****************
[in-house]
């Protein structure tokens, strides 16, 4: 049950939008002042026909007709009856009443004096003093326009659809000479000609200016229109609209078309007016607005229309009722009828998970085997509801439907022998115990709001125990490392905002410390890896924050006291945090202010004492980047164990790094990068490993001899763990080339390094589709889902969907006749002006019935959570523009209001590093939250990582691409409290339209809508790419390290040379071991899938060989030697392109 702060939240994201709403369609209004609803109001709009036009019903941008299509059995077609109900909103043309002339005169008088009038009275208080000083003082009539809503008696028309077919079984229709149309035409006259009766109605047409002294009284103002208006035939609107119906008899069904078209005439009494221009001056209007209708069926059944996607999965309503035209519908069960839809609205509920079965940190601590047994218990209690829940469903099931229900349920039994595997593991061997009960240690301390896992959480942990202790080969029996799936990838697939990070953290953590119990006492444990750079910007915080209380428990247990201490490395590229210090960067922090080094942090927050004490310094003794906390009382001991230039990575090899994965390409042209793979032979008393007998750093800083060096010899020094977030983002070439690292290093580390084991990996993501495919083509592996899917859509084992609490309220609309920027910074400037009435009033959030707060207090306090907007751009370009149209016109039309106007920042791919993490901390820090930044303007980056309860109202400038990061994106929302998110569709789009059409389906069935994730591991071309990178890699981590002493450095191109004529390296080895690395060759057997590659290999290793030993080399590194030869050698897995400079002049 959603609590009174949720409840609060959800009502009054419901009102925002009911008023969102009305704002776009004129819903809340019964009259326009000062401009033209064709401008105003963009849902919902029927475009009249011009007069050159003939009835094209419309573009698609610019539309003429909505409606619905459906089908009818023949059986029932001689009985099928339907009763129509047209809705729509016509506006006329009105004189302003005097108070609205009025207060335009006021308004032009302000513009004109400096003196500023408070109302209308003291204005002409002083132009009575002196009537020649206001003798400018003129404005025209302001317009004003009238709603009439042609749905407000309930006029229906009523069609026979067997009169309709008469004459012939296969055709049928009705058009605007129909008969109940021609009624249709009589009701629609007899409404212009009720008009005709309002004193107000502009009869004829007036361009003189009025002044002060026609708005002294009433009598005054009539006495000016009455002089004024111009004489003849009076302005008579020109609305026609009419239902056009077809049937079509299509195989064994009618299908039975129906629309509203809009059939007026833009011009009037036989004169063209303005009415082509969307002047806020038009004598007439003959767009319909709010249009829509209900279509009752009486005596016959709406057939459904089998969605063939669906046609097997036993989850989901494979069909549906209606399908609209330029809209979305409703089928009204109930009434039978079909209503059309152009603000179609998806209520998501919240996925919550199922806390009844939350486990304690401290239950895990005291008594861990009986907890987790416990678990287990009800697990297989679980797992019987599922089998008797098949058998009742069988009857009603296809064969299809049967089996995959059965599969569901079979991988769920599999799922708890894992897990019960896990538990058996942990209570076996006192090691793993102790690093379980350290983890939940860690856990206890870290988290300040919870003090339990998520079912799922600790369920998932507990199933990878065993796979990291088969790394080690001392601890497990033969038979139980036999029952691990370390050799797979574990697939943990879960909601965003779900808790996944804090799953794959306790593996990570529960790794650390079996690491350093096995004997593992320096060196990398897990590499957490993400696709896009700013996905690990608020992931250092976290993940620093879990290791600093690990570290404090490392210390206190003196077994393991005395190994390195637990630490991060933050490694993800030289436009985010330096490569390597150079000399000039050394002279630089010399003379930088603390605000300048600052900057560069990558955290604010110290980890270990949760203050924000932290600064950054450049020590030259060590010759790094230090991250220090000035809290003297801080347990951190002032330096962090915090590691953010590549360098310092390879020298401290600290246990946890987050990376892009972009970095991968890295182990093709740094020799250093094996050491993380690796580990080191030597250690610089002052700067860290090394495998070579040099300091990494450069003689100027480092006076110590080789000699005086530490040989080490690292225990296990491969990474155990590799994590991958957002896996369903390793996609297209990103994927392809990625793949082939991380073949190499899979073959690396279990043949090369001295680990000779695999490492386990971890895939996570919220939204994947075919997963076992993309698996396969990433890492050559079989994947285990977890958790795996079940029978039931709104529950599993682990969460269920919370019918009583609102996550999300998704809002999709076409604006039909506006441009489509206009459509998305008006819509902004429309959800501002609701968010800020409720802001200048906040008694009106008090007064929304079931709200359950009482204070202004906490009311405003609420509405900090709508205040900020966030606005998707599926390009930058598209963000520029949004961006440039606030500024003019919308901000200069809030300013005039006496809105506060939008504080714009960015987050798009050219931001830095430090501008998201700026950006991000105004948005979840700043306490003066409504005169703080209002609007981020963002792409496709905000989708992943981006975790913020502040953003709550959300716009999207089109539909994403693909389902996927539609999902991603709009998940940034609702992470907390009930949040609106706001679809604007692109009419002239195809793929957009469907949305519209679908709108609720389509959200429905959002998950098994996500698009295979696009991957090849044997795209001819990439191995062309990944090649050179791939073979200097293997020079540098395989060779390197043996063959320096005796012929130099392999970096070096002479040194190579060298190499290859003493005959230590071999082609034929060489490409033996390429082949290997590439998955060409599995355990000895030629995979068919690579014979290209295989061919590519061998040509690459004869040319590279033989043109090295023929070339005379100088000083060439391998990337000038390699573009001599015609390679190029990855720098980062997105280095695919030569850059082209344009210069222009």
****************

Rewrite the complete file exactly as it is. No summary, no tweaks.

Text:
[in-house]
């Protein structure tokens, strides 16, 4: 049950939008002042026909007709009856009443004096003093326009659809000479000609200016229109609209078309007016607005229309009722009828998970085997509801439907022998115990709001125990490392905002410390890896924050006291945090202010004492980047164990790094990068490993001899763990080339390094589709889902969907006749002006019935959570523009209001590093939250990582691409409290339209809508790419390290040379071991899938060989030697392109 702060939240994201709403369609209004609803109001709009036009019903941008299509059995077609109900909103043309002339005169008088009038009275208080000083003082009539809503008696028309077919079984229709149309035409006259009766109605047409002294009284103002208006035939609107119906008899069904078209005439009494221009001056209007209708069926059944996607999965309503035209519908069960839809609205509920079965940190601590047994218990209690829940469903099931229900349920039994595997593991061997009960240690301390896992959480942990202790080969029996799936990838697939990070953290953590119990006492444990750079910007915080209380428990247990201490490395590229210090960067922090080094942090927050004490310094003794906390009382001991230039990575090899994965390409042209793979032979008393007998750093800083060096010899020094977030983002070439690292290093580390084991990996993501495919083509592996899917859509084992609490309220609309920027910074400037009435009033959030707060207090306090907007751009370009149209016109039309106007920042791919993490901390820090930044303007980056309860109202400038990061994106929302998110569709789009059409389906069935994730591991071309990178890699981590002493450095191109004529390296080895690395060759057997590659290999290793030993080399590194030869050698897995400079002049 959603609590009174949720409840609060959800009502009054419901009102925002009911008023969102009305704002776009004129819903809340019964009259326009000062401009033209064709401008105003963009849902919902029927475009009249011009007069050159003939009835094209419309573009698609610019539309003429909505409606619905459906089908009818023949059986029932001689009985099928339907009763129509047209809705729509016509506006006329009105004189302003005097108070609205009025207060335009006021308004032009302000513009004109400096003196500023408070109302209308003291204005002409002083132009009575002196009537020649206001003798400018003129404005025209302001317009004003009238709603009439042609749905407000309930006029229906009523069609026979067997009169309709008469004459012939296969055709049928009705058009605007129909008969109940021609009624249709009589009701629609007899409404212009009720008009005709309002004193107000502009009869004829007036361009003189009025002044002060026609708005002294009433009598005054009539006495000016009455002089004024111009004489003849009076302005008579020109609305026609009419239902056009077809049937079509299509195989064994009618299908039975129906629309509203809009059939007026833009011009009037036989004169063209303005009415082509969307002047806020038009004598007439003959767009319909709010249009829509209900279509009752009486005596016959709406057939459904089998969605063939669906046609097997036993989850989901494979069909549906209606399908609209330029809209979305409703089928009204109930009434039978079909209503059309152009603000179609998806209520998501919240996925919550199922806390009844939350486990304690401290239950895990005291008594861990009986907890987790416990678990287990009800697990297989679980797992019987599922089998008797098949058998009742069988009857009603296809064969299809049967089996995959059965599969569901079979991988769920599999799922708890894992897990019960896990538990058996942990209570076996006192090691793993102790690093379980350290983890939940860690856990206890870290988290300040919870003090339990998520079912799922600790369920998932507990199933990878065993796979990291088969790394080690001392601890497990033969038979139980036999029952691990370390050799797979574990697939943990879960909601965003779900808790996944804090799953794959306790593996990570529960790794650390079996690491350093096995004997593992320096060196990398897990590499957490993400696709896009700013996905690990608020992931250092976290993940620093879990290791600093690990570290404090490392210390206190003196077994393991005395190994390195637990630490991060933050490694993800030289436009985010330096490569390597150079000399000039050394002279630089010399003379930088603390605000300048600052900057560069990558955290604010110290980890270990949760203050924000932290600064950054450049020590030259060590010759790094230090991250220090000035809290003297801080347990951190002032330096962090915090590691953010590549360098310092390879020298401290600290246990946890987050990376892009972009970095991968890295182990093709740094020799250093094996050491993380690796580990080191030597250690610089002052700067860290090394495998070579040099300091990494450069003689100027480092006076110590080789000699005086530490040989080490690292225990296990491969990474155990590799994590991958957002896996369903390793996609297209990103994927392809990625793949082939991380073949190499899979073959690396279990043949090369001295680990000779695999490492386990971890895939996570919220939204994947075919997963076992993309698996396969990433890492050559079989994947285990977890958790795996079940029978039931709104529950599993682990969460269920919370019918009583609102996550999300998704809002999709076409604006039909506006441009489509206009459509998305008006819509902004429309959800501002609701968010800020409720802001200048906040008694009106008090007064929304079931709200359950009482204070202004906490009311405003609420509405900090709508205040900020966030606005998707599926390009930058598209963000520029949004961006440039606030500024003019919308901000200069809030300013005039006496809105506060939008504080714009960015987050798009050219931001830095430090501008998201700026950006991000105004948005979840700043306490003066409504005169703080209002609007981020963002792409496709905000989708992943981006975790913020502040953003709550959300716009999207089109539909994403693909389902996927539609999902991603709009998940940034609702992470907390009930949040609106706001679809604007692109009419002239195809793929957009469907949305519209679908709108609720389509959200429905959002998950098994996500698009295979696009991957090849044997795209001819990439191995062309990944090649050179791939073979200097293997020079540098395989060779390197043996063959320096005796012929130099392999970096070096002479040194190579060298190499290859003493005959230590071999082609034929060489490409033996390429082949290997590439998955060409599995355990000895030629995979068919690579014979290209295989061919590519061998040509690459004869040319590279033989043109090295023929070339005379100088000083060439391998990337000038390699573009001599015609390679190029990855720098980062997105280095695919030569850059082209344009210069222009």